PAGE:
Dan Simmons is known for his massive novels. This is not one of them. Why? Well, it’s rare that you’ll find a horror author who started out their career with a massive tome as their debut novel. Why? Because money, that’s why.
Straub had Julia, King had Carrie, McCammon had Baal, and Simmons had this one. What do they all have in common? They’re all debuts that are around 300 pages long from authors known to write gargantuan books. Horror is a risky business. Publishers are frugal when it comes to taking a chance on my poor, beloved genre. No one wants to push out a 600-plus-page flop for a debut and lose their shirts over it. Longer novels are notoriously hard to market, and almost impossible to find reviews for. To succeed as a horror author in the literary community, you should have at least two novels under your belt before you reach into the realm of the Tome/Doorstop, and one of those two novels should have won some kind of award: a Stoker award is good; a World Fantasy award is best. Then, and only then, will Penguin Random House or HarperCollins allow you to publish that epic horror novel concerning shapeshifting, post-apocalyptic ferrets hellbent on creating a great, stinking plane known as Musk-World, wherein a band of quirky heroes must defeat High Lord Fear-It and bring a jasmine-and-vanilla-Glade-scented freshness back to their once proud land!
Song of Kali can be mistaken for a xenophobic outing. I guess, anyway. If you actually read and digest the text, I believe you’ll find the exact opposite. Because there are several places where Simmons ruminates on the ugliness of Calcutta. But there are just as many sections where Simmons riffs on the nasty underbelly of America, too. In one such section, two men are discussing how Calcutta isn’t so much different from some cities in America: Flint, Michigan being one such place. A woman chimes in that there is a supernatural evil overtaking Calcutta; that, at its heart, the city is evil. The local laughs it off and explains that the atrocities found in Calcutta are no different from the atrocities found in America. How exactly is a book xenophobic when it shows both sides of a coin? Are we to say that Simmons is intolerant of India AND America? If so, what land does Simmons favorite? It is Simmons’s unbiased approach to this story that I appreciate more than anything else. He could have taken the Indians-and-Arabs-are-all-evil! approach, but he did not. Instead, he showed that any place can be evil, no matter the social order, and that India’s class system is no better or worse than America’s own class-based system. It is blind faith in any god or religion that Simmons is attacking. The power of indoctrination.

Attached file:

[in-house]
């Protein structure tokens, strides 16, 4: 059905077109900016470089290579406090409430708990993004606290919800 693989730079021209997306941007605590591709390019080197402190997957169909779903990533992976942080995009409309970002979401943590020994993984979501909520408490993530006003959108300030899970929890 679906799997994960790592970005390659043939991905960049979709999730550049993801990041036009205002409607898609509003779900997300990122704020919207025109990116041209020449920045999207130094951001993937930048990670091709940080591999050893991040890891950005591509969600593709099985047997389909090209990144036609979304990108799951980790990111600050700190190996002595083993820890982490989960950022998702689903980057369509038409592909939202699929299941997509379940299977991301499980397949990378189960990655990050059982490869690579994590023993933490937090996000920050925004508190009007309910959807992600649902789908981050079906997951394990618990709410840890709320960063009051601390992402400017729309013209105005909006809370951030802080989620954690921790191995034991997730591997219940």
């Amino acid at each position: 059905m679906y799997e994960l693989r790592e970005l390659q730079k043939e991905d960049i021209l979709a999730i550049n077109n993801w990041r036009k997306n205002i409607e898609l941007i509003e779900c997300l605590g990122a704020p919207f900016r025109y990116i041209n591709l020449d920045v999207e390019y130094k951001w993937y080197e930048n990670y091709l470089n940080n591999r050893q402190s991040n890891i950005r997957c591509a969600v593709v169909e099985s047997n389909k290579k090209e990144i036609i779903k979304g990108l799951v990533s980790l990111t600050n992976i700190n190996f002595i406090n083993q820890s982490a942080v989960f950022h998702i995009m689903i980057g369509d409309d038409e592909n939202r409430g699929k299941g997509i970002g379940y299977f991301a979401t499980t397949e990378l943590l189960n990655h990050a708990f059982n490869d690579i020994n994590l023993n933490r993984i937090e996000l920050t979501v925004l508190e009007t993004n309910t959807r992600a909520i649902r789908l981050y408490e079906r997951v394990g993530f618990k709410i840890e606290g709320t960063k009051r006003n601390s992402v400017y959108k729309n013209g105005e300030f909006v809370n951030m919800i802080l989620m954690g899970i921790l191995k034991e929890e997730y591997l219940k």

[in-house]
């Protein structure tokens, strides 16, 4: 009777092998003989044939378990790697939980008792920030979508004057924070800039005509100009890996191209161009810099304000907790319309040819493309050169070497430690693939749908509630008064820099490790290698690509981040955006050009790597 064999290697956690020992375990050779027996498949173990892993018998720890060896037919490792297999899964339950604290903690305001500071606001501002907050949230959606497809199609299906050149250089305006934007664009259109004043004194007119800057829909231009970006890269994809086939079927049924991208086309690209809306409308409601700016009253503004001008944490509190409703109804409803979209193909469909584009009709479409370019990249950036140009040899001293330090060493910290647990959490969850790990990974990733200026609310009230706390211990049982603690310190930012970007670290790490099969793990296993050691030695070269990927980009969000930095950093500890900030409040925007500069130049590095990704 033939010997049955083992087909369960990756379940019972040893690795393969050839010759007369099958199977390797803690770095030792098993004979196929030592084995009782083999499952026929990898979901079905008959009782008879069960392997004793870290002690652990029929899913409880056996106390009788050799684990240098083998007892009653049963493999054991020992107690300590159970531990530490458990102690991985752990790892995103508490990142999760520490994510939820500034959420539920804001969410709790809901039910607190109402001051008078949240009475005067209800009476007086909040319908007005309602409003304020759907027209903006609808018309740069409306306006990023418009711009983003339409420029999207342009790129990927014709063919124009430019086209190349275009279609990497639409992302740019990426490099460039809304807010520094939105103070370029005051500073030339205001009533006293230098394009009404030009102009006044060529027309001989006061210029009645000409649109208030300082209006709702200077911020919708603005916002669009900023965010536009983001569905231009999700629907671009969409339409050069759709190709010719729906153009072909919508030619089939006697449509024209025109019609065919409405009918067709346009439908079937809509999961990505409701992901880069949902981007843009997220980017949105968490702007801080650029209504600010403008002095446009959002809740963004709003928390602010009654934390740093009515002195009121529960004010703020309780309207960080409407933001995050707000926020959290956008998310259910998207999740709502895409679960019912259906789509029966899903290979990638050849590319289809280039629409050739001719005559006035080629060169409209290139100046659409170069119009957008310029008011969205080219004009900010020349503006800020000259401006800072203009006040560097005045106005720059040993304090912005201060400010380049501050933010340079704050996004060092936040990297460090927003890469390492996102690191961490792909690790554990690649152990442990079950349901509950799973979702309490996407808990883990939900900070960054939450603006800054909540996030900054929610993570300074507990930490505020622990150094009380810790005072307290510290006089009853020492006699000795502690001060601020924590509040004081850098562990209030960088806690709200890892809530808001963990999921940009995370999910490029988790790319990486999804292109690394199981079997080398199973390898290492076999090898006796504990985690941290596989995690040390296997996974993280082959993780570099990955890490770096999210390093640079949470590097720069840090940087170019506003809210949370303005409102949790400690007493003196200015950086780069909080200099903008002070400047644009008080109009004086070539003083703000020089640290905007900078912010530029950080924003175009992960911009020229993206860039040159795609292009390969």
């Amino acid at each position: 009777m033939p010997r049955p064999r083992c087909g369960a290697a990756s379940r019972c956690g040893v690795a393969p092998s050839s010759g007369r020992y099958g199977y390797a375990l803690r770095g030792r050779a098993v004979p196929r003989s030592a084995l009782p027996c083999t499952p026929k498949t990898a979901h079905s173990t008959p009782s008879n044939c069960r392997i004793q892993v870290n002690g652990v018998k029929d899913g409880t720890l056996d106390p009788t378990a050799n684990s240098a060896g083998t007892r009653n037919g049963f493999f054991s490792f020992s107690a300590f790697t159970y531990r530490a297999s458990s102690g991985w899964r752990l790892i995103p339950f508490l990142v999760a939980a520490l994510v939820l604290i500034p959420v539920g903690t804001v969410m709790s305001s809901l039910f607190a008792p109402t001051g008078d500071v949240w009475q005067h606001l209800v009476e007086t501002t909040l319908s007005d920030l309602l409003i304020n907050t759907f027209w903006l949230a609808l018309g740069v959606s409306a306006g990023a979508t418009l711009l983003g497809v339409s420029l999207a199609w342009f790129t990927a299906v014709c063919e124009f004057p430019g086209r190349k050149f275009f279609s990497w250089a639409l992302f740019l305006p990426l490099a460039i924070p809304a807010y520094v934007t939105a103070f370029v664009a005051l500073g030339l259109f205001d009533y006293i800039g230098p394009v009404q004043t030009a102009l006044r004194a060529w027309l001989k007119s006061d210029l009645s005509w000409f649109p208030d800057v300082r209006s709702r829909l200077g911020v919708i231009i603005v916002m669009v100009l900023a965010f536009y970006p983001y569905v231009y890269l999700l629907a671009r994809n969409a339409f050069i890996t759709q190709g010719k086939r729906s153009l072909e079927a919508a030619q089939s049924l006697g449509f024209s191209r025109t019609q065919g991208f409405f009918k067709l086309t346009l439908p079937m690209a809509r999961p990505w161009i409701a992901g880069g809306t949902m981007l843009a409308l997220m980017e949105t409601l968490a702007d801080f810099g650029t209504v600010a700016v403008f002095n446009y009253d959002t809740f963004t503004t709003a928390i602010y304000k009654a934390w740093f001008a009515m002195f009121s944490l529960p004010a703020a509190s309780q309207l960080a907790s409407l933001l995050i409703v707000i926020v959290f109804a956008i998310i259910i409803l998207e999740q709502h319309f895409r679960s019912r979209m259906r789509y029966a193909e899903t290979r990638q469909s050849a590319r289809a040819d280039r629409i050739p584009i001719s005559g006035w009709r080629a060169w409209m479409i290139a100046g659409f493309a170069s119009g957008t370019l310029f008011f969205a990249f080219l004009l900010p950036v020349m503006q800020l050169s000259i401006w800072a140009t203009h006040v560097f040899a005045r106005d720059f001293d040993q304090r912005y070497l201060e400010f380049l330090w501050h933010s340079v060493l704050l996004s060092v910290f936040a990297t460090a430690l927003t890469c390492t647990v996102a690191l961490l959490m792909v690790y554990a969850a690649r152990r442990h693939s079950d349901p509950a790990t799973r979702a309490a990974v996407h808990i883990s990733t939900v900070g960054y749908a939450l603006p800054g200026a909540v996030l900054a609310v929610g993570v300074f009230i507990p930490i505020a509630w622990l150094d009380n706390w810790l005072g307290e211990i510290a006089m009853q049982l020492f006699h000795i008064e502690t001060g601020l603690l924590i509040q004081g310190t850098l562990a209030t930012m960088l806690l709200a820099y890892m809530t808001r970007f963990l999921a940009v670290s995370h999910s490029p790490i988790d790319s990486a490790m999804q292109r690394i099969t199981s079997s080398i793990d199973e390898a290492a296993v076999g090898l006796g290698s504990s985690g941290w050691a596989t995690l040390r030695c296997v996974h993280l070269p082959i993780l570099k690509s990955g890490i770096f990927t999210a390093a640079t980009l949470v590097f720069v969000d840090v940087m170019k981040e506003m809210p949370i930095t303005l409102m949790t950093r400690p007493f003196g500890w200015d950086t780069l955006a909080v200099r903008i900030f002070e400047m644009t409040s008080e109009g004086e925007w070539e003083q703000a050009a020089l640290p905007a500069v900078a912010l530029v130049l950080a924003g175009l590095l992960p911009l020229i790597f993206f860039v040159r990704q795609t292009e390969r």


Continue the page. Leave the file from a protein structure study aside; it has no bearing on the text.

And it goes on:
I have a hard time reading Stephen King’s Pet Sematary because of Gage’s fate. This book has a similar scene that is all the more soul-rending due to its brevity. The scene of which I speak could have been handled numerous ways, but the way in which Simmons handles it is nothing short of genius. Still, due to this scene, I’ll likely not reread this book. When I got to this crushing chapter, I was sitting in a doctor’s office, waiting to hear the bad news about my back (I ended up having my fifth back surgery a week after completing this novel), and upon reading this scene, muttered out loud, “Oh, fucking hell.” The people in the waiting room didn’t appreciate my outburst. I apologized, but I wasn’t really sorry. Because I felt that “Oh, fucking hell” was the perfect descriptor for my feelings at that moment. The father in me couldn’t handle the scene. “Oh, fucking hell” was my way of coping without crying in public.
The scurrying-Kali-in-the-dark sequence is disturbing as hell, too. I’ll not forget that one for years to come. I don’t quite know how Simmons pulled off that scene. It’s a true mystery, that level of atmospheric mastery. Such scenes authors spend entire careers hoping to accomplish, but Simmons did it in his debut. Bravo.
Overall, I think Simmons knew what he was doing here. He created a pretentious poet of a main character, one who muses that Stephen King novels are “trashy”, even though King and Simmons have a great respect for one another. They’ve even blurbed each other’s novels on more than one occasion. To attach the MC’s viewpoints and xenophobia to the author is to ignore the rules of fiction. This story is fiction, and a good author can inhabit anyone and see all sides of a story without subscribing to those beliefs. I mean, are we to believe that Simmons thinks it is possible to reanimate the dead for the purposes of writing a poem in the hope of pleasing a multi-armed goddess? No. Because he and we know it’s fiction. If you can ignore the blatant racism of H.P. Lovecraft, a racism that runs rampant throughout both his life and his work, then you should be able to get through this novel without frying a circuit. Or maybe not. To each their own, I suppose.
In summation: A brief excursion to a truly disturbing place. It’s nice to see how Simmons has grown since his debut, and I feel I have a greater respect for his journey now that I’ve read where he started. Three stars because it’s not something I would read again, but I do not regret reading it.
Final Judgment: Divisive.